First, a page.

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Fecal Incontinence Expanded

Fecal Incontinence Expanded | ASCRS

BowelIncontinence from ASCRS on Vimeo.


The purpose of this patient education piece is to provide patients and their families with information on the background, causes, and treatments of fecal incontinence.  This is intended for a general audience.


Fecal incontinence is the impaired ability to control the release of gas and stool at the desired time.  Control of gas and stool is key to organizing everyday activities, and most people don’t consider how important this is until they have a change or loss of control. 

The ability to control gas and stool is a complex function involving multiple organ systems.  The colon, rectum, and anus are parts of the digestive system. They form a long, muscular tube called the large intestine (also called the large bowel). The colon is the first 4 to 5 feet of the large intestine; the rectum is the next six inches, and the anus (opening) makes up the final 1-2 inches.  See Figure 1.

Figure 1. Normal colon and rectum anatomy

Partly digested food enters the colon from the small intestine. The colon removes water and nutrients from the food and turns the rest into solid waste (stool). As stool enters the rectum, the rectum relaxes and acts as a reservoir to hold the stool.  Meanwhile, the outer muscle that encircles the anus, the external anal sphincter, squeezes to prevent gas or stool leakage.

While the external anal sphincter squeezes, the inner muscle that encircles the anus, called the internal anal sphincter, relaxes to allow stool to enter the anal canal.  When stool enters the anal canal, sensory nerves in the anus identify the difference between gas and stool and determine the consistency of the stool (liquid versus solid).  Signals are sent to the brain indicating the need to have a bowel movement.  Once a socially appropriate time and place to have a bowel movement is found, the anal sphincter muscles, as well as the muscles of the pelvic floor, relax and the abdominal muscles tighten to expel the stool.    See Figure 2 and 3.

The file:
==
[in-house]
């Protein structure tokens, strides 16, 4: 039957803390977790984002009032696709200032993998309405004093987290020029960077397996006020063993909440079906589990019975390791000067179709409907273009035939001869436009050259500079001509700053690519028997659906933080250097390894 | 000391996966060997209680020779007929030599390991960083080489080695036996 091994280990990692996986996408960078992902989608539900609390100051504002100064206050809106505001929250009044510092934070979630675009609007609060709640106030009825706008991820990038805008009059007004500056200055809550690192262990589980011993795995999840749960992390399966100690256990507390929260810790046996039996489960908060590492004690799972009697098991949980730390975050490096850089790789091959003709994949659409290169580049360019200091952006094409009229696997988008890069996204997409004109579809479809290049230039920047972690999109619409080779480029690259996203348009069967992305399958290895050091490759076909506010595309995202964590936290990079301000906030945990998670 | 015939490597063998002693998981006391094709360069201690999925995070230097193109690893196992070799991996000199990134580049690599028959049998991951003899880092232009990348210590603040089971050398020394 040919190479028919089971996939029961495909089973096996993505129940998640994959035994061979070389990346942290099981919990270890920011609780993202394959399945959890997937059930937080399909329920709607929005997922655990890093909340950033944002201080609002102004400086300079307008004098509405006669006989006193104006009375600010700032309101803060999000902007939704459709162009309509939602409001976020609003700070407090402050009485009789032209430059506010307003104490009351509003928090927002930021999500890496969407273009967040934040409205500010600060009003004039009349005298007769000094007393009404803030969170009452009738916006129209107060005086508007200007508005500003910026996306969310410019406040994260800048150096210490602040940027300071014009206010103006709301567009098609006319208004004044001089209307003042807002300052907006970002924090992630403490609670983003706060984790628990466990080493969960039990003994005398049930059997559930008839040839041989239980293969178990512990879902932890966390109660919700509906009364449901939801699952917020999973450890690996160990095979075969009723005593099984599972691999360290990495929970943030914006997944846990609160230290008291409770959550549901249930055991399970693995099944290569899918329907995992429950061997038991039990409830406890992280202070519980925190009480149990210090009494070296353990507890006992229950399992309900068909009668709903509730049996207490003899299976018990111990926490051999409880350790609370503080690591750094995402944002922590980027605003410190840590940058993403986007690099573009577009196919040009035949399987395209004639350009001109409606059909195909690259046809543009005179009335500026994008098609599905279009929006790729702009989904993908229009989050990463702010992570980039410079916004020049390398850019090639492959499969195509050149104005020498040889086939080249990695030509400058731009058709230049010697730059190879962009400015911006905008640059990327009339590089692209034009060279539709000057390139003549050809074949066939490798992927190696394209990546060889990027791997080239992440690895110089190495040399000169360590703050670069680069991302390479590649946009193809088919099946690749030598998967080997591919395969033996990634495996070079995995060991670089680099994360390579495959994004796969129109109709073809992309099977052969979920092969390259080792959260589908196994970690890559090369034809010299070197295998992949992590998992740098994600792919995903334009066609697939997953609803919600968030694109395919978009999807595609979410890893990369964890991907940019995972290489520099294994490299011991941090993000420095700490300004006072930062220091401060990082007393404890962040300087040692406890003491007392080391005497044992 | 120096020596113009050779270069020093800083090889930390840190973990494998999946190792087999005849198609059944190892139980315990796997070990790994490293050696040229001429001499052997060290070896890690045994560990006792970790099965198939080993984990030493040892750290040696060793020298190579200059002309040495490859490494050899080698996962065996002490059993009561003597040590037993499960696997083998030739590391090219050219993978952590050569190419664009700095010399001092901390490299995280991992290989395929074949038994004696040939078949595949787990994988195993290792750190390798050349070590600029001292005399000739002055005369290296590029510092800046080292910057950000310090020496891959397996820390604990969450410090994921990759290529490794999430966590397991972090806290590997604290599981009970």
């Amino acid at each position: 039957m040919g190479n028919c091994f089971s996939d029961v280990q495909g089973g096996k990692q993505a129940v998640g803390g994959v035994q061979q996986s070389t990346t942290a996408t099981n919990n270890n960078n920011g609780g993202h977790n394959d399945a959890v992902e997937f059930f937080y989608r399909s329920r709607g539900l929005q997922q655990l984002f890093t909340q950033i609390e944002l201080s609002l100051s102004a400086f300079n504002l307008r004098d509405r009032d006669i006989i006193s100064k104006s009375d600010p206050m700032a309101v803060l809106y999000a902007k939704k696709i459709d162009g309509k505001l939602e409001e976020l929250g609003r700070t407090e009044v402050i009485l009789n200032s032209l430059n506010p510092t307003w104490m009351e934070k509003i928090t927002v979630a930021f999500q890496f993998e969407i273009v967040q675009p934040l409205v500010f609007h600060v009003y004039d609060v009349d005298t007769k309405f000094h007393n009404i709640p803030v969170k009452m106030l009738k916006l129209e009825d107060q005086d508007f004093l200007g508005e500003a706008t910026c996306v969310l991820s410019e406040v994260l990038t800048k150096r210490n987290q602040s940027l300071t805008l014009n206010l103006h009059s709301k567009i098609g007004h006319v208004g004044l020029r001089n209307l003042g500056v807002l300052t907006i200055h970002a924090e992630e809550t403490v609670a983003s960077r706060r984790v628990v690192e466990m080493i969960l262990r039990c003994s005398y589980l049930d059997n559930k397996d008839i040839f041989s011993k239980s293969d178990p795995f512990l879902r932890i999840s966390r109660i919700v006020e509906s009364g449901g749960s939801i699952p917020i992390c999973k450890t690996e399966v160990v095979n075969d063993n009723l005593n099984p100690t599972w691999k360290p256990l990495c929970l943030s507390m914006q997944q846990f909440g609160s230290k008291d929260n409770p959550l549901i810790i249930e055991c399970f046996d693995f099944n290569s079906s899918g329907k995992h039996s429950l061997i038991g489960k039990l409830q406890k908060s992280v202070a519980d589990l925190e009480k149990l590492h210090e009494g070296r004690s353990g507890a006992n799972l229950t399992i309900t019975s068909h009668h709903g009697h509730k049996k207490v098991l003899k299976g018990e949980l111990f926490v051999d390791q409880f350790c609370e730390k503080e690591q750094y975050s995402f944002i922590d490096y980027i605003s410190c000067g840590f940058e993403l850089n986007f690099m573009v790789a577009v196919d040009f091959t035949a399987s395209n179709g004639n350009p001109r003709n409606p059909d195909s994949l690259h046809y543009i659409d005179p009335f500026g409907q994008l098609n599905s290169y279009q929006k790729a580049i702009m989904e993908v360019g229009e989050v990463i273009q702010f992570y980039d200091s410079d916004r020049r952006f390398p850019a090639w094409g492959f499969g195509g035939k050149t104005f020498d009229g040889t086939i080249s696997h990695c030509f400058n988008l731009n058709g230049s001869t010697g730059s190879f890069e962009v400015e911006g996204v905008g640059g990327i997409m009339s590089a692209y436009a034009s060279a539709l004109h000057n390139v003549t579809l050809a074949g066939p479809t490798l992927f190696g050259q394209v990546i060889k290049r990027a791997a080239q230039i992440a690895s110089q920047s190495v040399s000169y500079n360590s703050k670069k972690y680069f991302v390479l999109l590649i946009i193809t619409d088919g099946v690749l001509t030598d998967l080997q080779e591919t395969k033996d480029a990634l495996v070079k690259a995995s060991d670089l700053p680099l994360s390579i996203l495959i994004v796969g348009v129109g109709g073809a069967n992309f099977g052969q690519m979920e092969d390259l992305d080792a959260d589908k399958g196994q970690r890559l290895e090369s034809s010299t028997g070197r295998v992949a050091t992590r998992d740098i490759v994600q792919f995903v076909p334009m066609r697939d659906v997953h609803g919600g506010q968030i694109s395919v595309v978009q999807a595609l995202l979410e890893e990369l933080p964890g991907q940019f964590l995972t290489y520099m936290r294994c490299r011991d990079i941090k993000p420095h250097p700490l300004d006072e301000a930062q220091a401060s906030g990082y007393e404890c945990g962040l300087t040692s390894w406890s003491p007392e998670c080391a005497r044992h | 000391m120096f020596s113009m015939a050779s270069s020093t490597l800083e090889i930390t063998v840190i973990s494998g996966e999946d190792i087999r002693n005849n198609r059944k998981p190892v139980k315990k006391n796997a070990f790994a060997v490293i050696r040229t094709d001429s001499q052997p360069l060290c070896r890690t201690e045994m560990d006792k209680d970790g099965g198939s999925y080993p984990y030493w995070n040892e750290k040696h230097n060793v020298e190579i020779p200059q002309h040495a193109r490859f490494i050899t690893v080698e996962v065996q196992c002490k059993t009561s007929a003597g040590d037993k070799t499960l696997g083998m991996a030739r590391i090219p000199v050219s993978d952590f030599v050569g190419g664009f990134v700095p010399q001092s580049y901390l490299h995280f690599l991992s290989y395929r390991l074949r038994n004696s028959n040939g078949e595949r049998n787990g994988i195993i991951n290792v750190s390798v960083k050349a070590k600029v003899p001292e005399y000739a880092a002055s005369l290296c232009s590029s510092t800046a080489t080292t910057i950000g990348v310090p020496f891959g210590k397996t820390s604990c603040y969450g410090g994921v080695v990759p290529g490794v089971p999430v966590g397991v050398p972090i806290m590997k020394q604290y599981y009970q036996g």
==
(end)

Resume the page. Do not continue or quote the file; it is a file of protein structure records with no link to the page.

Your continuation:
Figure 2. Normal anatomy of anus and rectum, Male

Loose stools, diseases or injuries to the rectum, the anus, or the nerves controlling the anal muscles, as well as other diseases, can all contribute to fecal incontinence.  See Figure 3.

Figure 3. Normal anus and sphincter injury

Fecal incontinence is a major burden to both patients and society.  Patients are often significantly embarrassed as a result of accidents or soiling of clothing.  Unfortunately, many of these patients suffer in silence as they are afraid even to discuss it with their own family or physician.  Patients suffer from the effects incontinence has on their lifestyle in avoidance of certain social activities, changes in employment, and the strain placed on personal relationships.  Medical costs, nursing costs, and days lost from work all place a significant burden on society as well.


It is difficult to identify the exact number of people who have fecal incontinence in the general population.  One of the difficulties in measuring how many people have fecal incontinence is that patients questioned about incontinence often under-report their symptoms.  Studies in the literature vary from 1.5-18% of the general population having fecal incontinence, depending on the population of people studied.  In a telephone survey of U.S. households, 2.2% of people surveyed had symptoms of fecal incontinence.

Thirty percent of those who reported incontinence were older than age 65.  Fecal incontinence is approximately twice as common among women as it is among men.  Most importantly, it is a much more common condition than perceived, and patients should not feel alone, nor fear bringing it to the attention of their health care provider.  Treatment for fecal incontinence can significantly improve a patient’s quality of life.


A risk factor is something that increases a person’s chance of getting a disease or problem.  There are many risk factors for fecal incontinence, including:

  • Female gender – fecal incontinence is approximately twice as common among women as men, as injury to the anal sphincter muscle during childbirth is common.  This injury may include a tear in the sphincter muscles and/or by injury to the pudendal nerves, which are the nerves that control the anal muscles.
  • Increasing age – fecal incontinence is more common among older people than in the population in general.  The general function of the anus may diminish over time, making incontinence more common among older patients.  Additionally, neurologic diseases, which can affect anal function, are more common in older patients
  • Poor general health – fecal incontinence is very common among nursing home and hospitalized patients and may be due, in part, to a decreased mobility, making it difficult to get to the bathroom.
  • Prior pregnancy - especially those assisted with vacuum, forceps, or episiotomy (surgical incision), or prolonged labor.  Undiagnosed injury to the anal sphincter can occur in up to 35% of women who undergo a vaginal delivery.  These injuries are more common with the use of instrumentation such as vacuum assistance and forceps. These types of injuries are often compensated for (overcome) with the use of other pelvic floor muscles by younger women, who then may have problems as they become elderly.